Contemporary Western societies are often criticized for being excessively individualistic. One interpretation of this claim is that their citizens mainly care about their own well-being and not so much about that of others or about communal bonds. Another, complementary interpretation that I develop here argues that our ideas in economics and about justice overestimate the contributions individuals make to economic production. Recognising the extent to which our productivity and thus our standard of living depends on the cooperation of others has a humbling effect on what income we can legitimately think we are entitled to.
Tag: Political Philosophy Page 1 of 2
Housing deprivation is a manifest indication of injustice in many cities. It occurs when individuals either cannot access housing or when they face a high risk of losing their homes, with the implication that people end up living in the streets or in precarious situations. According to United Nations Habitat, 1.8 billion people lack adequate housing. In Latin America, housing deprivation affects more than 28 million lower-income households. In Brazil, data from the 2022 Census shows that 281.472 people are homeless and from the Brazilian IBGE estimates that more than 5 million people are living in irregular houses. Questions that arise are: why this is an injustice, and how can we best address it?
In recent years, these questions have gained increasing scholarly attention, in particular following the book on the subject written by Casey Dawkins (2021) and the work done by Katy Wells (2019; 2022). Both philosophers claim that housing deprivation is an injustice because it violates basic ideas of fundamental human needs – which have material and relational dimensions. However, they propose resourcist housing policies as a solution. In this post, although I agree with them that housing deprivation requires a multidimensional normative account, I argue that we should go beyond a resourcist policy.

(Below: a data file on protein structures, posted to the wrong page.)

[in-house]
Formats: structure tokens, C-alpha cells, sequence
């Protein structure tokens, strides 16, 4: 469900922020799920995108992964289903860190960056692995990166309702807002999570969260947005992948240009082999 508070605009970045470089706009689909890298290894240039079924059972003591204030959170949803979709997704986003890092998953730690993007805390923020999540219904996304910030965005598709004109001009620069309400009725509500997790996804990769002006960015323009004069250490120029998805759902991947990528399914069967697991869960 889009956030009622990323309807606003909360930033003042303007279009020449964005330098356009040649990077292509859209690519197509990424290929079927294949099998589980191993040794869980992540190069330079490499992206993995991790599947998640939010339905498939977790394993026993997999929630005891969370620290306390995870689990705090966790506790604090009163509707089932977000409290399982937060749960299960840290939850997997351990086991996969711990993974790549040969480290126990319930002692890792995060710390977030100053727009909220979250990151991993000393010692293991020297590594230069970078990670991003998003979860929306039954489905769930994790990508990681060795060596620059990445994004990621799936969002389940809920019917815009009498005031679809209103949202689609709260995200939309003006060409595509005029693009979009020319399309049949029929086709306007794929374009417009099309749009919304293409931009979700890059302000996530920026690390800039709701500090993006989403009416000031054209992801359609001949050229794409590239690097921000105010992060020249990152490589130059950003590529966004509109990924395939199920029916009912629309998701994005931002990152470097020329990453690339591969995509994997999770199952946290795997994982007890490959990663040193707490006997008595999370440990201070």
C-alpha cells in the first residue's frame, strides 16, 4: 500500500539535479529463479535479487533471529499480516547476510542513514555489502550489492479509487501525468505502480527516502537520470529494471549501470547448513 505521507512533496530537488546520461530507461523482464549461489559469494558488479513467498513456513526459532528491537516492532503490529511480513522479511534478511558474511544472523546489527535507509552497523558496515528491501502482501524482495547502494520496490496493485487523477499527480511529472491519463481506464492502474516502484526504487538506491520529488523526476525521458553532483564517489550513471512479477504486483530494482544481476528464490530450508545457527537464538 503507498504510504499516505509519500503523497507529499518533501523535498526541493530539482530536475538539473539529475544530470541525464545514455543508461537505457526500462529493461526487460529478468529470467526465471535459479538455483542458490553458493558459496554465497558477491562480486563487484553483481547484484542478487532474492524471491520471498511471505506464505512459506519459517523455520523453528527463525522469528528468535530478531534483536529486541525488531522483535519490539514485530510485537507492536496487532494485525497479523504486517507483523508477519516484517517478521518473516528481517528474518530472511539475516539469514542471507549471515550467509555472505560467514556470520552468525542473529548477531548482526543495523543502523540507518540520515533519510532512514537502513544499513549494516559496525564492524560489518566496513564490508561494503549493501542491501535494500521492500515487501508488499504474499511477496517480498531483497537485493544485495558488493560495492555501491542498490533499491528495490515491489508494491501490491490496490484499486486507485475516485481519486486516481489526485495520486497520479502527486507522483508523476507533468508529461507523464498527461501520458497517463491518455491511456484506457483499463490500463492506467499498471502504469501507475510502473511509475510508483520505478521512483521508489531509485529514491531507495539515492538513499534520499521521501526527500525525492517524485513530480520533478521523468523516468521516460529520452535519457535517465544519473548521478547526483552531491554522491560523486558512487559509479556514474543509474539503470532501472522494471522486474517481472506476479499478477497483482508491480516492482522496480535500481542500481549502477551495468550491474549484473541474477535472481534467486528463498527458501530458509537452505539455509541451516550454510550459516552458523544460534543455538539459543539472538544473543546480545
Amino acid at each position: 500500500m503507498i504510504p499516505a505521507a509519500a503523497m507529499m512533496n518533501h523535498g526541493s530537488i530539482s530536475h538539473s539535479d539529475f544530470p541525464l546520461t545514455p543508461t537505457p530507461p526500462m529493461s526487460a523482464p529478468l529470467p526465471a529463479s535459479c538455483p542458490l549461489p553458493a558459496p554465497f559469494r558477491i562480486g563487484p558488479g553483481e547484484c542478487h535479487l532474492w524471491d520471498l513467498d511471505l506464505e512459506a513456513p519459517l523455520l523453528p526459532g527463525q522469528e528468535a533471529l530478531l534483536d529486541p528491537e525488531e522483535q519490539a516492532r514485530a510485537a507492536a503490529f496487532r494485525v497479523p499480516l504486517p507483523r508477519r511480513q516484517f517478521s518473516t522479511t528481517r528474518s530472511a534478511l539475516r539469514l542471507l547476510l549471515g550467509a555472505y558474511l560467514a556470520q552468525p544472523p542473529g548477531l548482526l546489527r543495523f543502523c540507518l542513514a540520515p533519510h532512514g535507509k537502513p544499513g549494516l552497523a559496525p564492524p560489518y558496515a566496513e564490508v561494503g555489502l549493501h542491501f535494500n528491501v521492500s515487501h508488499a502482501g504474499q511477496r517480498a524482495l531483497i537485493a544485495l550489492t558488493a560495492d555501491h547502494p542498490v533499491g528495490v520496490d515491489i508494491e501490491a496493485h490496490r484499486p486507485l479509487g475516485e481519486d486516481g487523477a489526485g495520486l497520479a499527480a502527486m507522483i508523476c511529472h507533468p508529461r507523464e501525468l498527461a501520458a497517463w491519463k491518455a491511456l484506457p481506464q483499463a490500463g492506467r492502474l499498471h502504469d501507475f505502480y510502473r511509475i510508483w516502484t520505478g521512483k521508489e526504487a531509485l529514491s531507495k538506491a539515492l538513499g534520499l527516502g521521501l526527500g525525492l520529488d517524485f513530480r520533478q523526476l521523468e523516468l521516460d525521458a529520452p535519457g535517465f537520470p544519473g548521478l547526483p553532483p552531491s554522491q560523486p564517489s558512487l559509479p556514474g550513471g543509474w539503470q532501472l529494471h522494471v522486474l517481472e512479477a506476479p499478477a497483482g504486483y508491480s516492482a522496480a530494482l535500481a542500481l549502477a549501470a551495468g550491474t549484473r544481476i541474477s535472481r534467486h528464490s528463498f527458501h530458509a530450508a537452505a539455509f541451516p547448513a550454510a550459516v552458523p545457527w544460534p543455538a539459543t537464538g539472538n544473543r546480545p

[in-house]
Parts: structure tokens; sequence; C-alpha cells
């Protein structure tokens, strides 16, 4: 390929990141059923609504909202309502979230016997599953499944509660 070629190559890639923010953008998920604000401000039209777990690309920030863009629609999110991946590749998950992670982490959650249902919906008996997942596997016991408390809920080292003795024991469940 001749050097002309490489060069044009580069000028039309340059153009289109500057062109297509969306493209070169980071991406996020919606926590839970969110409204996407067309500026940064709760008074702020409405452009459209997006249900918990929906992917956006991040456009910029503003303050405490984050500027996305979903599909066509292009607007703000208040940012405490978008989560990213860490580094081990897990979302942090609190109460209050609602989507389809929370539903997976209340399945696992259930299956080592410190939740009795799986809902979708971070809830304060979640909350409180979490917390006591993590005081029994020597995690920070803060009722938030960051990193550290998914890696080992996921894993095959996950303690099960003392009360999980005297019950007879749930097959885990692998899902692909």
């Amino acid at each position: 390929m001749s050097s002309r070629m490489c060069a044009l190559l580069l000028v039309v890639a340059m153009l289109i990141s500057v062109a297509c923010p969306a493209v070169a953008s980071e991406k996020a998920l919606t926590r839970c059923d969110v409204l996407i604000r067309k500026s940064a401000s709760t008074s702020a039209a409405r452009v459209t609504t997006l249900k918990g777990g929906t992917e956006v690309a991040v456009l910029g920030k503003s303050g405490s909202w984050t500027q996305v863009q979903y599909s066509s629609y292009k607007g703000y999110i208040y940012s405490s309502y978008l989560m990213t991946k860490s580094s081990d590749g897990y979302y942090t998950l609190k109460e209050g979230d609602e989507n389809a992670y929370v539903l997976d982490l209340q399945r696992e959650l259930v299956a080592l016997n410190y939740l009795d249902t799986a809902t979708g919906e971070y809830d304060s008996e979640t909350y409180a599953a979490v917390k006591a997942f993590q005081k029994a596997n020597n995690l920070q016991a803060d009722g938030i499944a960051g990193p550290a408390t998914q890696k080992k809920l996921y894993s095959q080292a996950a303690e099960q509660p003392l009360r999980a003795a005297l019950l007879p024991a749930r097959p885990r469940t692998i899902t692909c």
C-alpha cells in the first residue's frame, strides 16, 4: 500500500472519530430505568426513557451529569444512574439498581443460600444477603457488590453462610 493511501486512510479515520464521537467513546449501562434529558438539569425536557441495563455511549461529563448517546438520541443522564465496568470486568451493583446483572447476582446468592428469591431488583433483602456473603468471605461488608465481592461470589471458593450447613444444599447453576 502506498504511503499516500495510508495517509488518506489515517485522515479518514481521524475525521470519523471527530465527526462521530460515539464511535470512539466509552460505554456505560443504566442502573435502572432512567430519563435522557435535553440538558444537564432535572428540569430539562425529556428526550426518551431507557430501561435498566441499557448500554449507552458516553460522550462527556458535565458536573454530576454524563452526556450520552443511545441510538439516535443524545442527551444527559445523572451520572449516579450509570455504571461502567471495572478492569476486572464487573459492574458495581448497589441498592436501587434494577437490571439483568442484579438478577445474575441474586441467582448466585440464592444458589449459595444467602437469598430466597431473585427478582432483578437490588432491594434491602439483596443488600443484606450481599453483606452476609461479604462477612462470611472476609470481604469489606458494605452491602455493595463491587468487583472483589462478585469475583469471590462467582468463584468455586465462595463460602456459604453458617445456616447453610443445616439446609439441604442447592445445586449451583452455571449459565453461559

Last week, Michael Bennett proposed an ‘ad-hominem attack’ on non-consequentialism. He suggested, quite plausibly, that philosophers and political theorists tend to produce work that is complex, at least partially because ‘[p]romotion and prestige requires a constant stream of publications’ and it is ‘difficult to keep that up unless you have complex theories that require a great deal of elaboration’. This provides support for a kind-of debunking argument against contemporary anti-consequentialism:
It does seem awfully suspicious that the normative realm would turn out to be so complicated, given our career incentives to make it look complicated. I think we have reason to be less confident in complex philosophy as a result, and less confident in anti-consequentialism in particular.